by Dr David, Editor, Publisher
My father would speak of hunger as a place. If he disapproved of someone, he might say that they were "from Hunger." It was probably a Yiddishism, one of those idioms, so full of meaning, that is hard to translate into another language. To me being "from Hunger" meant being impaired, ineffectual, lame, as in, "That's a lame excuse."
I myself have a strange attitude to hunger. I frequently ignore it. I am ignoring it now as I write this. I wanted to get a start on this article before the day got going in other directions, before I go up to the rooftop and do my yoga. And I want to do my yoga without a big breakfast in my belly. I've had a couple of dozen grapes. I will have an extra large slice of watermelon roofside before my yoga, which will satisfy the hunger for that 40 minute session, but right now I am hungry, unsatisfied.
Sometimes I like the feeling. The angels, we are told, do not eat. Sometimes not eating makes me feel angelic, my body rarified. Other times my low blood sugar makes me irritable, a little devilish. My relationship with food is complicated. Overall I am very good at delaying gratification, too good.
Always my delay in eating is because I am working; I am following a good lead, deeply into a task, which I want to complete before I stop to eat. I tell myself that I will eat with greater tranquility with that phase of work behind me. That's true. But why can't I experience satisfaction more readily? Why do I push myself so?
I have to admit that in some ways I, too, am coming "from Hunger." I am damaged goods. These days the label "narcissistic" is bandied about quite liberally, but my mother was clinically so. I don't like speaking ill of the dead, but this article is my therapy. If Mom were the center of attention she seemed more or less normal, but for her we all were things. She told me once, tearfully confessing after I had accused her of the same, "I know I didn't touch you enough when you were kids, but that doesn't mean I didn't love you." Well, yes it does. Actually, to the baby I was it meant something worse; it meant, your life is in jeopardy.
I push myself. I have difficulty experiencing satisfaction, because this sense that something is very wrong has accompanied me on my life's journey. There are a hundred variations on the theme, but the basic melody is an underlying feeling of lack, of hunger, of something missing. There is a void, a winter in my veins. The Talmud says about the manna that the Jews ate in the desert that it was a "food that caused hunger." The rabbis explain that when you are eating the last of your reserve of food, and have nothing for your next meal, then your eating causes hunger, you worry about food even as you are eating. (The manna came down a day at a time and those without faith worried about tomorrow's portion.) I lack faith. Literally and metaphorically, I think about my next meal even before finishing the one I am eating, even though my cupboard is crammed full.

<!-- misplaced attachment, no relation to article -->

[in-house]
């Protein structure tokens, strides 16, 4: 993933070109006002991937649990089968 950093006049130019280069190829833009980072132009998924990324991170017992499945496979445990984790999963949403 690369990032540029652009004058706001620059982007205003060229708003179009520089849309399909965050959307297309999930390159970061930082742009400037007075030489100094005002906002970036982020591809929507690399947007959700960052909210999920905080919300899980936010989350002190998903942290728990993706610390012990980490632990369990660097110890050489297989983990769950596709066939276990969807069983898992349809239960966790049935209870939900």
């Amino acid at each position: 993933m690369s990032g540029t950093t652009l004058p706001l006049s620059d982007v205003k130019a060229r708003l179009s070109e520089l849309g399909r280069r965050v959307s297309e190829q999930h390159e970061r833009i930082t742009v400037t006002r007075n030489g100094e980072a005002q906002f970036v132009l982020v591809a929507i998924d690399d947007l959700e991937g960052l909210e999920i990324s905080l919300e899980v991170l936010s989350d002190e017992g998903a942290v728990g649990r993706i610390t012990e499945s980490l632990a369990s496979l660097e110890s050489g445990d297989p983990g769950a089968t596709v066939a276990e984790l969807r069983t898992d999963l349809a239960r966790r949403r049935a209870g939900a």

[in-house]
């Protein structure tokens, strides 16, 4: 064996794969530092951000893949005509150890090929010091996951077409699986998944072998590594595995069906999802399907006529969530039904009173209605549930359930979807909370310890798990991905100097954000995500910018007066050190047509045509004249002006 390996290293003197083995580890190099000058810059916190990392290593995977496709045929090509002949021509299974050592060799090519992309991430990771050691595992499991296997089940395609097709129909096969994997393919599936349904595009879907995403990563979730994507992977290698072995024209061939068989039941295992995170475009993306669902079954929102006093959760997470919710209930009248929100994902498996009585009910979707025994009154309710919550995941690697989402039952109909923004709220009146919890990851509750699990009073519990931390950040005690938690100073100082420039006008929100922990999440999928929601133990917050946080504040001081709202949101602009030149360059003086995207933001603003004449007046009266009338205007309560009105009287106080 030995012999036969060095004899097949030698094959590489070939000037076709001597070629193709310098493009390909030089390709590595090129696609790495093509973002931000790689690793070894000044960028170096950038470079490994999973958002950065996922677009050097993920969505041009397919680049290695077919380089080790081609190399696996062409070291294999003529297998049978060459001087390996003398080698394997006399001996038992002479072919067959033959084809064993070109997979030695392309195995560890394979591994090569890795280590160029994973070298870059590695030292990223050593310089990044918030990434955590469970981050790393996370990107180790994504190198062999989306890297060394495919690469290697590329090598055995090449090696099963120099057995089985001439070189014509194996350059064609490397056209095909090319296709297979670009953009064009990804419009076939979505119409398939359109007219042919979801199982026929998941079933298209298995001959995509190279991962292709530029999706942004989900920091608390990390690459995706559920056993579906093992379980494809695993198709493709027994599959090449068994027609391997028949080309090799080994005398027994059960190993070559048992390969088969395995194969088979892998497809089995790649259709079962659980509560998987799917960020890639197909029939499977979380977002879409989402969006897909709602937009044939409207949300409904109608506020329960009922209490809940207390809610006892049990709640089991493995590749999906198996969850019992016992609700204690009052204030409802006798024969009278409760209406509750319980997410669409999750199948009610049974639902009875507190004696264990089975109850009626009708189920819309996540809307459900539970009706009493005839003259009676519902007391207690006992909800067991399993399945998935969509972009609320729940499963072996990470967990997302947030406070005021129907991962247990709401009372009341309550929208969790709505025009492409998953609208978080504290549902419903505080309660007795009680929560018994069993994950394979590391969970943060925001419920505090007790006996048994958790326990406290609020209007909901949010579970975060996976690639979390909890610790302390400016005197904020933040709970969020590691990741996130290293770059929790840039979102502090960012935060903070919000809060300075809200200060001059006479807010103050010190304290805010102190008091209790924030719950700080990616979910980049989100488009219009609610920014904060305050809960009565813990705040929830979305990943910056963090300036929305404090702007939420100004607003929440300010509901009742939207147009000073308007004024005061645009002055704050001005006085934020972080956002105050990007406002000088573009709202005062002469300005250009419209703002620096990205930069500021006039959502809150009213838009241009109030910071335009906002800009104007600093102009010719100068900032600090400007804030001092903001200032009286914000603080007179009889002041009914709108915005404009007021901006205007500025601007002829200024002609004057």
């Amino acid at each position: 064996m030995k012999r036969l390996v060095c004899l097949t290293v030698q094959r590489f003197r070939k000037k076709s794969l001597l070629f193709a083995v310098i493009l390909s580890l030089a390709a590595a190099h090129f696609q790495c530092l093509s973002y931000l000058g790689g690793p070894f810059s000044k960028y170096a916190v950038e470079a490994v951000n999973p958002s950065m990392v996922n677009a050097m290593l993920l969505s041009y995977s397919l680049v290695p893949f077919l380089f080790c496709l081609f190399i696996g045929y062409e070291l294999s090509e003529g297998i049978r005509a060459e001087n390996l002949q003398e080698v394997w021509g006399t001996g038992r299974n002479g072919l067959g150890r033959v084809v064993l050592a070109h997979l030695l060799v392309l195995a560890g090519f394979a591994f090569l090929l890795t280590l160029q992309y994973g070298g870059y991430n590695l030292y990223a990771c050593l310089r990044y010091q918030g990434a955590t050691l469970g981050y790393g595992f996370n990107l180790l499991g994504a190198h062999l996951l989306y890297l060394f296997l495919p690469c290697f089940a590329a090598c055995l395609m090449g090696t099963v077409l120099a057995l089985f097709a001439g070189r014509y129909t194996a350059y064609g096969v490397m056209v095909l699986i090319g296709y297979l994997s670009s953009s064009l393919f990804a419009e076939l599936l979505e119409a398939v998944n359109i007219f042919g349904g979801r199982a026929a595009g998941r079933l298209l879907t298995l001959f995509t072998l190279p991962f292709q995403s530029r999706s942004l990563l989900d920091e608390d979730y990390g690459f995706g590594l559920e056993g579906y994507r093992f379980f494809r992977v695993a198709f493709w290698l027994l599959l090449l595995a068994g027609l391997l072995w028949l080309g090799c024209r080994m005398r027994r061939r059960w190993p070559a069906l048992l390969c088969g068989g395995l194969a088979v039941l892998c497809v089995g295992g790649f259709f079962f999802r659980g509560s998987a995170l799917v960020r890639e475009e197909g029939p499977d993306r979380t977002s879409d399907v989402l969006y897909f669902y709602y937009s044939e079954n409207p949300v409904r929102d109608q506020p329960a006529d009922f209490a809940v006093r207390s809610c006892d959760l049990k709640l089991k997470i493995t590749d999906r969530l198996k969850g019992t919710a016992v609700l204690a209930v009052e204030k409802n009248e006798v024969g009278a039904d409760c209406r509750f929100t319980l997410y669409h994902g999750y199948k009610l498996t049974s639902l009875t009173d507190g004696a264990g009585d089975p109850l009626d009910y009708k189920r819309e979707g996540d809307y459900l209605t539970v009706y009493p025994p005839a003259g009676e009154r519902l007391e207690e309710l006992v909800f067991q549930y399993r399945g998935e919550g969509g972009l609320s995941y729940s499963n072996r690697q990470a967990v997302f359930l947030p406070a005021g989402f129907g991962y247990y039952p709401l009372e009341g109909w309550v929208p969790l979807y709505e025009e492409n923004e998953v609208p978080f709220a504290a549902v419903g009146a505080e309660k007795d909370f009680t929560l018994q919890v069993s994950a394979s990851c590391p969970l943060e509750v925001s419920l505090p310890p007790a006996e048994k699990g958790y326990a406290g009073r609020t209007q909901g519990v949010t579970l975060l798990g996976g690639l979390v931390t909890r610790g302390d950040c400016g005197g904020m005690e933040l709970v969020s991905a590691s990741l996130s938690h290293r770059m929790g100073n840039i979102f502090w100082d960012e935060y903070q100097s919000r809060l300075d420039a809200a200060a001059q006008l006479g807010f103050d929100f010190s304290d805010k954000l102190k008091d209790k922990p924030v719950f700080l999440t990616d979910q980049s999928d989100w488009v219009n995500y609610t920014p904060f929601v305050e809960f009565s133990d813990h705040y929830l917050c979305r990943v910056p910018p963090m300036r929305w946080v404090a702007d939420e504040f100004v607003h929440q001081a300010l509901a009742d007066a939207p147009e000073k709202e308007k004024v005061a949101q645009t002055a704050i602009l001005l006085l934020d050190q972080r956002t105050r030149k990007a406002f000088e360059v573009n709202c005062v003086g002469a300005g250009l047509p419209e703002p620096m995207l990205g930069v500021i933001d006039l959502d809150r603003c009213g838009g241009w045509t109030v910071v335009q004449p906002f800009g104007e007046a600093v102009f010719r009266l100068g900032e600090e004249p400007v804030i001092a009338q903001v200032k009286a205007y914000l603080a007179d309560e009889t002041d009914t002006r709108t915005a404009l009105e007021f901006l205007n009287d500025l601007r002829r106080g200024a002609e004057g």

Two Tango singers, Keila and the birthday girl, Katy
I was invited to a friend's birthday party last Saturday night. Some of you may know the birthday girl, Katy Campos, the Tango singer. There was to be food, but, not knowing how much or when it would be served and only having eaten a very late breakfast that day, I decided to have a good meal before attending. Having just bought a slew of tomatoes at the Saturday Market (which delayed my yoga, which delayed my breakfast), I elected to make my famous pasta sauce, great even when just made, but really out-of-sight the next day.
While the sauce was simmering away and the pasta approaching al dente my mind turned to some excellent cannabis oil I acquired from a man who has been growing marijuana for 35 years. A real connoisseur, when I told him that the pot I had was old, he told me that marijuana, like wine, improves with age, if you store it properly.
Someone who drinks regularly develops a great reserve of liver enzymes whose specific role it is to breakdown alcohol in the bloodstream. That's the main reason A can drink B under the table. By the same mechanism, because I use pot infrequently, because the specific enzymes to break down THC are not waiting in readiness in my liver, I never need to use very much of it. I get higher for longer than those who frequently indulge. In this marijuana follows the seemingly paradoxical maxim, less is more.
Still with edibles, eating the drug, it can be hard to measure dosage. I't's hard to smoke too much pot at one sitting, because you regulate the dose by how many times you toke (inhale). When you get too high, you don't get too, too high, because before you do, you refuse or forget to take another hit.